Adaptation of a Nursing Home Culture Change Research Instrument for Frontline Staff Quality Improvement Use

dc.contributor.authorHartmann, Christine W.
dc.contributor.authorPalmer, Jennifer A.
dc.contributor.authorMills, Whitney L.
dc.contributor.authorPimentel, Camilla B.
dc.contributor.authorAllen, Rebecca S.
dc.contributor.authorWewiorski, Nancy J.
dc.contributor.authorDillon, Kristen R.
dc.contributor.authorSnow, A. Lynn
dc.contributor.otherBoston University
dc.contributor.otherBaylor College of Medicine
dc.contributor.otherUniversity of Massachusetts Amherst
dc.contributor.otherUniversity of Alabama Tuscaloosa
dc.date.accessioned2023-09-28T20:51:22Z
dc.date.available2023-09-28T20:51:22Z
dc.date.issued2017
dc.description.abstractEnhanced interpersonal relationships and meaningful resident engagement in daily life are central to nursing home cultural transformation, yet these critical components of person-centered care may be difficult for frontline staff to measure using traditional research instruments. To address the need for easy-to-use instruments to help nursing home staff members evaluate and improve person-centered care, the psychometric method of cognitive-based interviewing was used to adapt a structured observation instrument originally developed for researchers and nursing home surveyors. Twenty-eight staff members from 2 Veterans Health Administration (VHA) nursing homes participated in 1 of 3 rounds of cognitive-based interviews, using the instrument in real-life situations. Modifications to the original instrument were guided by a cognitive processing model of instrument refinement. Following 2 rounds of cognitive interviews, pretesting of the revised instrument, and another round of cognitive interviews, the resulting set of 3 short instruments mirrored the concepts of the original longer instrument but were significantly easier for frontline staff to understand and use. Final results indicated frontline staff found the revised instruments feasible to use and clinically relevant in measuring and improving the lived experience of a changing culture. This article provides a framework for developing or adapting other measurement tools for frontline culture change efforts in nursing homes, in addition to reporting on a practical set of instruments to measure aspects of person-centered care.en_US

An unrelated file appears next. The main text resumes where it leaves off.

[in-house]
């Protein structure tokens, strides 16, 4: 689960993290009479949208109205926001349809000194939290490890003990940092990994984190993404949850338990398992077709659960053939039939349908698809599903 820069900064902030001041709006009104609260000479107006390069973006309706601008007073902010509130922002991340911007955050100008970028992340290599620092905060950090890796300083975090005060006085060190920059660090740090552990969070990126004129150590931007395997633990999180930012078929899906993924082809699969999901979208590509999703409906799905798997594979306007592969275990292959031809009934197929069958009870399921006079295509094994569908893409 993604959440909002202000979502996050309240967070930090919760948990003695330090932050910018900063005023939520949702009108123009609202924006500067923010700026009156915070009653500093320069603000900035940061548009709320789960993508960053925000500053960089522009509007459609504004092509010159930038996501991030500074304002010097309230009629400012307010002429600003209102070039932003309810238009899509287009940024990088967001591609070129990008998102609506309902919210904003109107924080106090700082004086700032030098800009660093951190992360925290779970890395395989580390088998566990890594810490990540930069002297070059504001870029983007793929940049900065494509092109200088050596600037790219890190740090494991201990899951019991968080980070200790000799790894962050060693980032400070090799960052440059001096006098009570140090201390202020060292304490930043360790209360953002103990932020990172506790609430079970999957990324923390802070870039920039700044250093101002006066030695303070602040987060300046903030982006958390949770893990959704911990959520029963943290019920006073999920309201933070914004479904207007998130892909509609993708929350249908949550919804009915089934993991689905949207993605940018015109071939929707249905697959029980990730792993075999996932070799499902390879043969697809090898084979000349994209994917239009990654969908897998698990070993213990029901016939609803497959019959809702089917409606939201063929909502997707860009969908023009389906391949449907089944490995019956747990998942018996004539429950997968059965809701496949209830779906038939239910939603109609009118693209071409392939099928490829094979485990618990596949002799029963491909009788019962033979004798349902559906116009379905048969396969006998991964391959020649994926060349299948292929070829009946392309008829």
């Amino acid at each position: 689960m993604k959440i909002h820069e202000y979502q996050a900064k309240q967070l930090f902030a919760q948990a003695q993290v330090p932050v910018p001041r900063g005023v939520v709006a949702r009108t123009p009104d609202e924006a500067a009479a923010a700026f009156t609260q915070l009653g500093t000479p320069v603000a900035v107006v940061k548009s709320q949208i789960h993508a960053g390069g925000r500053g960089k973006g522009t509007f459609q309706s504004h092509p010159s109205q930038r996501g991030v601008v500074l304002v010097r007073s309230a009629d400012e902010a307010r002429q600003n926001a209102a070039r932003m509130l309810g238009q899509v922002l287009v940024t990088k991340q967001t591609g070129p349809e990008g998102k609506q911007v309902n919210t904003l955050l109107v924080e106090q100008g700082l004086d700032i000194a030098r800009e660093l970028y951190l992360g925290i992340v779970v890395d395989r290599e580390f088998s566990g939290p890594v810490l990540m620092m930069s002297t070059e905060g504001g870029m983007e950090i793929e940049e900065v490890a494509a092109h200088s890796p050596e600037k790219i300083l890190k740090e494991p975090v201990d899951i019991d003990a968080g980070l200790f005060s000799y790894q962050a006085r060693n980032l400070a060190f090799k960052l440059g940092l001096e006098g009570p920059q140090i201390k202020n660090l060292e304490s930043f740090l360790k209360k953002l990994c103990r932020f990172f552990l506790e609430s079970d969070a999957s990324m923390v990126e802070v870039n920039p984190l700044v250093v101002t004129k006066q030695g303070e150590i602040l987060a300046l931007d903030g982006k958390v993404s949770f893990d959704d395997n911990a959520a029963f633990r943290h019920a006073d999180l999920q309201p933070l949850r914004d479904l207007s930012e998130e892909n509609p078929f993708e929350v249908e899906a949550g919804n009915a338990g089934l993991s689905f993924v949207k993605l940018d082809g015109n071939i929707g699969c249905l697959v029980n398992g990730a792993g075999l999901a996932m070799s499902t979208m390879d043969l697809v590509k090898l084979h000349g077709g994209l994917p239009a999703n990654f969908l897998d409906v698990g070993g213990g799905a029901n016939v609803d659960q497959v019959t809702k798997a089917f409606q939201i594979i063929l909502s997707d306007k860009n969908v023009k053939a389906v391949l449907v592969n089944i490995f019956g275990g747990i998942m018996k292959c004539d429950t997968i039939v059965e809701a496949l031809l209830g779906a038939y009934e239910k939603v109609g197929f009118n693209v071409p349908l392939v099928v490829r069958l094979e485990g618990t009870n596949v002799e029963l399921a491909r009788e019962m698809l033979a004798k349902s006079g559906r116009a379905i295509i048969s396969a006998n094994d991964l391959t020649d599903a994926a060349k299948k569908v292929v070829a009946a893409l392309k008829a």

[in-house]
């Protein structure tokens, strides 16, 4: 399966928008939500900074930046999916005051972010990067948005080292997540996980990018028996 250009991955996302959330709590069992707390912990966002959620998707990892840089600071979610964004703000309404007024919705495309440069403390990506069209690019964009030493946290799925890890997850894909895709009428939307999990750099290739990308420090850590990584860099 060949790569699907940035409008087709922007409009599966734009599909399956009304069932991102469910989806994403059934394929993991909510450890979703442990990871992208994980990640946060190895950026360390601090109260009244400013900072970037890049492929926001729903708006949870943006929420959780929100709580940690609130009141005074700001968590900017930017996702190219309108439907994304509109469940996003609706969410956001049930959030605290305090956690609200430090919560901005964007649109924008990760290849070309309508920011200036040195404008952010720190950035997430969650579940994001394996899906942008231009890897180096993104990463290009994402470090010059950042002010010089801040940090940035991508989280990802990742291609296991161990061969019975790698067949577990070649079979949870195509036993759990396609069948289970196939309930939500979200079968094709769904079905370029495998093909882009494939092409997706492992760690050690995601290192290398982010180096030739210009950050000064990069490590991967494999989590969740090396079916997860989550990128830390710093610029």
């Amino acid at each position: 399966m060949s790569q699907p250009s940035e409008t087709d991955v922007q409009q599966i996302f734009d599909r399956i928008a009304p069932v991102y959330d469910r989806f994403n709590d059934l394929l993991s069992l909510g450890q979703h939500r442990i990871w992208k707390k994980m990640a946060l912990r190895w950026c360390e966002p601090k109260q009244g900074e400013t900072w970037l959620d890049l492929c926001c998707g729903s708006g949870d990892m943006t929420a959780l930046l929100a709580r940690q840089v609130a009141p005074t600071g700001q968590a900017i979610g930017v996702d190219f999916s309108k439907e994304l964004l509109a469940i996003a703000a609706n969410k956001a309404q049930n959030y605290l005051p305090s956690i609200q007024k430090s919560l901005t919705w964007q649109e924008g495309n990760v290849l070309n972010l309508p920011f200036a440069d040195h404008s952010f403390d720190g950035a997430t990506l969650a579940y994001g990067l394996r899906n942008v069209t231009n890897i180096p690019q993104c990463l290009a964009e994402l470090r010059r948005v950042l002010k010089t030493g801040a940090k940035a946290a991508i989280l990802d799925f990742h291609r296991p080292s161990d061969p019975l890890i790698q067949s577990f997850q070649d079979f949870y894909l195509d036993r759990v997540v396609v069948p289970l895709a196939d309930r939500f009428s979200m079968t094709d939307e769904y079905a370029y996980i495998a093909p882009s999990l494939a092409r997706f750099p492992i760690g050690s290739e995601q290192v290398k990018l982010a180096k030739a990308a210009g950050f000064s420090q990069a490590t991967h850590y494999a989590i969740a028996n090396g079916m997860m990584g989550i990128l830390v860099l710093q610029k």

dc.format.mediumelectronic
dc.format.mimetypeapplication/pdf
dc.identifier.citationHartmann, C. W., Palmer, J. A., Mills, W. L., Pimentel, C. B., Allen, R. S., Wewiorski, N. J., Dillon, K. R., & Snow, A. L. (2017). Adaptation of a nursing home culture change research instrument for frontline staff quality improvement use. In Psychological Services (Vol. 14, Issue 3, pp. 337–346). American Psychological Association (APA). https://doi.org/10.1037/ser0000137
dc.identifier.doi10.1037/ser0000137
dc.identifier.urihttps://ir.ua.edu/handle/123456789/11879
dc.languageEnglish
dc.language.isoen_US
dc.publisherAmerican Psychological Association
dc.subjectperson-centered care
dc.subjectcognitive interview
dc.subjectnursing home
dc.subjectquality improvement
dc.subjectinstrument development
dc.subjectLONG-TERM-CARE
dc.subjectPERSON-CENTERED CARE
dc.subjectSOCIAL ENGAGEMENT
dc.subjectRESIDENT OUTCOMES
dc.subjectENVIRONMENTS
dc.subjectSETTINGS
dc.subjectDEMENTIA
dc.subjectLIFE
dc.subjectPsychology, Clinical
dc.titleAdaptation of a Nursing Home Culture Change Research Instrument for Frontline Staff Quality Improvement Useen_US
dc.typeArticle
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